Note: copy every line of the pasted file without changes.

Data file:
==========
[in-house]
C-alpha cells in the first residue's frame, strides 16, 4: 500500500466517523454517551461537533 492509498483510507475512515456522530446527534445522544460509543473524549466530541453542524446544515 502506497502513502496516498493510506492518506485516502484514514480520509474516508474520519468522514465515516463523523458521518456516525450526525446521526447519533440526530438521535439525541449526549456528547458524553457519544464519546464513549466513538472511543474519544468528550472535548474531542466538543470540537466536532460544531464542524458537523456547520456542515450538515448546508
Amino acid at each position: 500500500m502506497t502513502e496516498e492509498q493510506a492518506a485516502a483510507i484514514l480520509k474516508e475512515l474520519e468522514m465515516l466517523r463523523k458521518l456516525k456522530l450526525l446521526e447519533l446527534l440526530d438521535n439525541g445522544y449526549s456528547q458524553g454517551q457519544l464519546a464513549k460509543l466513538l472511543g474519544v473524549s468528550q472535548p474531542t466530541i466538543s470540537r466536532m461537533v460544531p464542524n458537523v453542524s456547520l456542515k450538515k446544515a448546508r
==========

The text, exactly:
[in-house]
C-alpha cells in the first residue's frame, strides 16, 4: 500500500466517523454517551461537533 492509498483510507475512515456522530446527534445522544460509543473524549466530541453542524446544515 502506497502513502496516498493510506492518506485516502484514514480520509474516508474520519468522514465515516463523523458521518456516525450526525446521526447519533440526530438521535439525541449526549456528547458524553457519544464519546464513549466513538472511543474519544468528550472535548474531542466538543470540537466536532460544531464542524458537523456547520456542515450538515448546508
Amino acid at each position: 500500500m502506497t502513502e496516498e492509498q493510506a492518506a485516502a483510507i484514514l480520509k474516508e475512515l474520519e468522514m465515516l466517523r463523523k458521518l456516525k456522530l450526525l446521526e447519533l446527534l440526530d438521535n439525541g445522544y449526549s456528547q458524553g454517551q457519544l464519546a464513549k460509543l466513538l472511543g474519544v473524549s468528550q472535548p474531542t466530541i466538543s470540537r466536532m461537533v460544531p464542524n458537523v453542524s456547520l456542515k450538515k446544515a448546508r